Price European double barrier options using Black-Scholes option pricing model
Price = dblbarrierbybls(RateSpec,StockSpec,OptSpec,Strike,Settle,ExerciseDates,BarrierSpec,Barrier)
Price = dblbarrierbybls(___,Name,Value)
Compute the price of a European for a double knock-out (down and out-up and out) call option using the following data:
Rate = 0.05; Settle = '01-Jun-2018'; Maturity = '01-Dec-2018'; Basis = 1;
RateSpec = intenvset('ValuationDate', Settle, 'StartDates', Settle, 'EndDates', Maturity,'Rates', Rate, 'Compounding', -1, 'Basis', Basis);
AssetPrice = 100; Volatility = 0.25; StockSpec = stockspec(Volatility, AssetPrice);
Define the double barrier option.
LBarrier = 80; UBarrier = 130; Barrier = [UBarrier LBarrier]; BarrierSpec = 'DKO'; OptSpec = 'Call'; Strike = 110;
Compute price of option using flat boundaries.
PriceFlat = dblbarrierbybls(RateSpec, StockSpec, OptSpec, Strike, Settle, Maturity, BarrierSpec, Barrier)
PriceFlat = 1.1073
Compute price of option using two curved boundaries.
Curvature = [0.05 -0.05]; PriceCurved = dblbarrierbybls(RateSpec, StockSpec, OptSpec, Strike, Settle, Maturity, BarrierSpec, Barrier, 'Curvature', Curvature)
PriceCurved = 1.4548
StockSpec— Stock specification for underlying asset
Stock specification for the underlying asset, specified by the
StockSpec obtained from
stockspec handles several
types of underlying assets. For example, for physical commodities the price
StockSpec.Asset, the volatility is
StockSpec.Sigma, and the convenience yield is
OptSpec— Definition of option
'put'| string array with values
Definition of the option as
'put', specified as a
1 cell array of character
vectors or string array with values
Strike— Option strike price value
Option strike price value, specified as an
1 matrix of numeric
values, where each row is the schedule for one option.
Settle— Settlement or trade date
Settlement or trade date for the double barrier option, specified as an
1 matrix using serial
date numbers, date character vectors, or datetime objects.
ExerciseDates— Option exercise dates
Option exercise dates, specified as an
1 matrix of serial date
numbers, date character vectors, or datetime objects.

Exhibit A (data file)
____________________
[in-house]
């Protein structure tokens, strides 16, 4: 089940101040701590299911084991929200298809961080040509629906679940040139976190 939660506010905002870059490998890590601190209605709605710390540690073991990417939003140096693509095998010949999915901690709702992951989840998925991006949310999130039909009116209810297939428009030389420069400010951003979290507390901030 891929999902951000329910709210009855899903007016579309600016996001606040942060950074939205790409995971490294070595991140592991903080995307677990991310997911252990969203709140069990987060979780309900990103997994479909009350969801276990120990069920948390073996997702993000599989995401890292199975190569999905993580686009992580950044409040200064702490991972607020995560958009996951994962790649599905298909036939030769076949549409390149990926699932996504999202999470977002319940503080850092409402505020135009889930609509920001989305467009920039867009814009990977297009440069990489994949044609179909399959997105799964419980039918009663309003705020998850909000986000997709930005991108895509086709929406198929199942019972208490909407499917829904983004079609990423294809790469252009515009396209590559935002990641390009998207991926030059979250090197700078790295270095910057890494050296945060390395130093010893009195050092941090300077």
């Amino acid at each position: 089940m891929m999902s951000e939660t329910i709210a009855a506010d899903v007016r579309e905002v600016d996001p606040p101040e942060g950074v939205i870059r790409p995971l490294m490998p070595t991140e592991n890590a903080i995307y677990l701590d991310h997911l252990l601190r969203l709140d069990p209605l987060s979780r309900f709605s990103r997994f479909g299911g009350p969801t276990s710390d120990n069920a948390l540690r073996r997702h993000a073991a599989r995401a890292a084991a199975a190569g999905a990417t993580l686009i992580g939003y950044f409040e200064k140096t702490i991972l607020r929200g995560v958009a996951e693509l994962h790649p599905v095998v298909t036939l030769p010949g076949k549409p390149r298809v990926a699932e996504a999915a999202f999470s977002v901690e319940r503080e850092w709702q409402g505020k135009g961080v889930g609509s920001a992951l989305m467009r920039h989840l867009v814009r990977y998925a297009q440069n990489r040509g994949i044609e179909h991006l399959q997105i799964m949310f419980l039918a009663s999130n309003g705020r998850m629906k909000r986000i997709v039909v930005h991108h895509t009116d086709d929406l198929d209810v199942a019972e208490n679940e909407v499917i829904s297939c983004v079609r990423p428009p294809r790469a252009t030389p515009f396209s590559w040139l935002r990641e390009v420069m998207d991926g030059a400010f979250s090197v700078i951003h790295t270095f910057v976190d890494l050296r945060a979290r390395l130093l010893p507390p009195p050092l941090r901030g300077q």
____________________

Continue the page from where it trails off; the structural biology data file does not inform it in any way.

For a European option, the option expiry date has only one
ExerciseDates value, which is the maturity of
BarrierSpec— Double barrier option type
'DKO'| string array with values of
Double barrier option type, specified as an
1 cell array of character
vectors or string array with the following values:
'DKI' — Double Knock-In
'DKI' option becomes effective when the
price of the underlying asset reaches one of the barriers. It
gives the option holder the right but not the obligation to buy
or sell the underlying security at the strike price, if the
underlying asset goes above or below the barrier levels during
the life of the option.
'DKO' — Double Knock-Out
'DKO' option gives the option holder
the right but not the obligation to buy or sell the underlying
security at the strike price, as long as the underlying asset
remains between the barrier levels during the life of the
option. This option terminates when the price of the underlying
asset passes one of the barriers.
|Option||Barrier Type||Payoff If Any Barrier Crossed||Payoff If Barriers Not Crossed|
|Call/Put||Double Knock-in||Standard Call/Put||Worthless|
|Call/Put||Double Knock-out||Worthless||Standard Call/Put|
Barrier— Double barrier value
Double barrier value, specified as
1 matrix of numeric
values, where each element is a
vector where the first column is Barrier(1)(UB) and the second column is
Barrier(2)(LB). Barrier(1) must be greater than Barrier(2).
comma-separated pairs of
the argument name and
Value is the corresponding value.
Name must appear inside quotes. You can specify several name and value
pair arguments in any order as
Price = dblbarrierbybls(RateSpec,StockSpec,OptSpec,Strike,Settle,Maturity,BarrierSpec,Barrier,'Curvature',[1,5])
'Curvature'— Curvature levels of the upper and lower barriers
(default) | matrix
Curvature levels of the upper and lower barriers, specified as the
comma-separated pair consisting of
'Curvature' and an
1 matrix, where each
element is a
2 vector. The
first column is the upper barrier curvature (d1) and
the second column is the lower barrier curvature
d1 = d2 =
0 corresponds to two flat
d1 < 0 < d2 corresponds to an exponentially growing lower boundary and an exponentially decaying upper boundary.
d1 > 0 > d2 corresponds to a convex downward lower boundary and a convex upward upper boundary.
Price— Expected prices for double barrier options
Expected prices for double barrier options at time 0, returned as a
A double barrier option is similar to the
standard single barrier option except that it has two barrier levels: a lower
LB) and an upper barrier (
The payoff for a double barrier option depends on whether the underlying asset remains between the barrier levels during the life of the option. Double barrier options are less expensive than single barrier options as they have a higher knock-out probability. Because of this, double barrier options allow investors to reduce option premiums and match an investor’s belief about the future movement of the underlying price process.
The analytical formulas of Ikeda and Kunitomo approach pricing as constrained by curved boundaries.
This approach has the advantage of covering barriers that are flat, have exponential growth or decay, or are concave. The Ikeda and Kunitomo model for pricing double barrier options focuses on calculating double knock-out barriers.
 Hull, J. Options, Futures, and Other Derivatives. Fourth Edition. Upper Saddle River, NJ: Prentice Hall, 2000.
 Kunitomo, N., and M. Ikeda. “Pricing Options with Curved Boundaries.” Mathematical Finance. Vol. 2, Number 4, 1992.
 Rubinstein, M., and E. Reiner. “Breaking Down the Barriers.” Risk. Vol. 4, Number 8, 1991, pp. 28–35.